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8 facts about Downham Market for the heritage centre

PUBLISHED: 12:00 13 October 2015 | UPDATED: 12:10 13 October 2015

Downham Market view  pic taken nov 1965  m1639-36  pic to be used in lets talk nov 2013

Downham Market view pic taken nov 1965 m1639-36 pic to be used in lets talk nov 2013

Archant

Now the major renovation works are complete at Downham Market's new heritage centre, here are eight unique facts about the town that could be used to tell its remarkable history.

The centre – called Discover Downham – is set to open in spring 2016. The heritage society raised £650,000 for the works mainly through grants from organisations including the Heritage Lottery Fund and WREN.

Kathleen Wiseman, trustee of the Downham Market and District Heritage Society, said: “Our next step is to actually decide what should go on display in the building, and how to tell the town’s remarkable story.”

To help, here are eight unique features from Downham Market’s history that could be included on the centre’s new interpretation boards.

1. Downham Market is one of the oldest market towns in the country. The market – which achieved market status in 1050 – is still thriving today. Downham Market possibly also had its origins as a Saxon settlement, which formed around the elevated ground on which St Edmunds Church was built.

2. In 1816, 2,000 people marched to Downham Market for one of the “Bread Riots”. The hungry agricultural labourers kept the local Justices of the Peace ‘prisoners’ inside the Crown Hotel until the milita arrived. Afterwards, two of the rioters were hanged in Norwich.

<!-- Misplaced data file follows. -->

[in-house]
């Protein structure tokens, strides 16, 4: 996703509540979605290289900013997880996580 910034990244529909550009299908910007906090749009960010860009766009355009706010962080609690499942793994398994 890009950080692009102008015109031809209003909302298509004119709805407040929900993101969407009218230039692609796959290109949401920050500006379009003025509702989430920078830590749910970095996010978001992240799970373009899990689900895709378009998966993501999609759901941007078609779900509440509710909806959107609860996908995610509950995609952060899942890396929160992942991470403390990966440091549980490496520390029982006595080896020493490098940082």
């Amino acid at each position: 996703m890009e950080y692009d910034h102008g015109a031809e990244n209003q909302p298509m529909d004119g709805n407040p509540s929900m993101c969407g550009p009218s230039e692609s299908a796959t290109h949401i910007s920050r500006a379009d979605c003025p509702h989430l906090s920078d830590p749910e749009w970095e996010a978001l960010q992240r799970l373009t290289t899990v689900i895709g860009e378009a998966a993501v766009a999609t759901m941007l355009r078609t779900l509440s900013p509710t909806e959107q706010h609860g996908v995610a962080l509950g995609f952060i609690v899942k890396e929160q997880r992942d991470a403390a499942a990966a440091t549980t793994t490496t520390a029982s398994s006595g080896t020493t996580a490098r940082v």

3. On May Day in 1646, King Charles I hid in one of the town’s inns to evade capture from Parliamentary forces. He stayed in an inn which once stood where the Swan Inn is located today on the High Street. While there, he was in disguise.

4. The town’s attractive black and white clock has only had one major refurbishment. The Grade II listed piece, which overlooks the Market Square, was presented to the town in 1878 by Mr James Scott, a grocer and draper in the town. It cost £450, which is said to be the equivalent of £34,000 today.

5. Downham Market Town Hall was built from carrstone quarried in the town. Many homes were built of the stone and its distinctive use led to the town being referred to as the ‘Gingerbread Town’.

6. Queen Mary, the Queen’s grandmother, was a regular customer at the department store Reeds. She would shop there during her visits to the Sandringham Estate. Reeds Homestore stands in its original building in Bridge Street today.

7. Captain Richard Woodget lived in Bexwell Road whilst in command of the Cutty Sark. He was the master of the famous sailing clipper during her most successful period of service in the wool trade between Australia and the United Kingdom. Born in Burnham Norton, the 1891 census shows he lived in Downham Market with his wife, mother, niece and his three sons.

8. RAF Downham trialled a state-of-the-art fog dispersal system during World War II. Fog is a constant hazard to aircraft and the station was equipped with the specialist equipment which was eventually installed at 15 UK airfields.

What other historical facts about Downham Market should be included in this list? Email louise.hepburn@archant.co.uk



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